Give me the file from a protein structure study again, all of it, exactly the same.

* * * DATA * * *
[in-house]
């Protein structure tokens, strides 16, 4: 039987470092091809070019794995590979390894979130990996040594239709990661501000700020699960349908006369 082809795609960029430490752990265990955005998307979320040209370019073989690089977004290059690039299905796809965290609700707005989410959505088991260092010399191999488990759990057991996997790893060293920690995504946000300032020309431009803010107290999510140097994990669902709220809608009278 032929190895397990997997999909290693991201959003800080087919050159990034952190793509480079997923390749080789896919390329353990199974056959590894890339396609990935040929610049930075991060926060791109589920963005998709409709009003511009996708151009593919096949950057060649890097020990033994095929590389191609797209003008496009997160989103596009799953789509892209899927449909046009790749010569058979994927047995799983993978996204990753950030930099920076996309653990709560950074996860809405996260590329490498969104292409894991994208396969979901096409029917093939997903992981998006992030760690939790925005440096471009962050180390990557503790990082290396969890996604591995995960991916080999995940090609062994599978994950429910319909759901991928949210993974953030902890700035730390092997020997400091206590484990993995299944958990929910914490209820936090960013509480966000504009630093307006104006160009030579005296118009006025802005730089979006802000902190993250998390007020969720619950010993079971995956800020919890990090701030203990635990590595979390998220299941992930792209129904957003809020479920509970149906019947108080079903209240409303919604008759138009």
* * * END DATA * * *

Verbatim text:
[in-house]
């Protein structure tokens, strides 16, 4: 039987470092091809070019794995590979390894979130990996040594239709990661501000700020699960349908006369 082809795609960029430490752990265990955005998307979320040209370019073989690089977004290059690039299905796809965290609700707005989410959505088991260092010399191999488990759990057991996997790893060293920690995504946000300032020309431009803010107290999510140097994990669902709220809608009278 032929190895397990997997999909290693991201959003800080087919050159990034952190793509480079997923390749080789896919390329353990199974056959590894890339396609990935040929610049930075991060926060791109589920963005998709409709009003511009996708151009593919096949950057060649890097020990033994095929590389191609797209003008496009997160989103596009799953789509892209899927449909046009790749010569058979994927047995799983993978996204990753950030930099920076996309653990709560950074996860809405996260590329490498969104292409894991994208396969979901096409029917093939997903992981998006992030760690939790925005440096471009962050180390990557503790990082290396969890996604591995995960991916080999995940090609062994599978994950429910319909759901991928949210993974953030902890700035730390092997020997400091206590484990993995299944958990929910914490209820936090960013509480966000504009630093307006104006160009030579005296118009006025802005730089979006802000902190993250998390007020969720619950010993079971995956800020919890990090701030203990635990590595979390998220299941992930792209129904957003809020479920509970149906019947108080079903209240409303919604008759138009």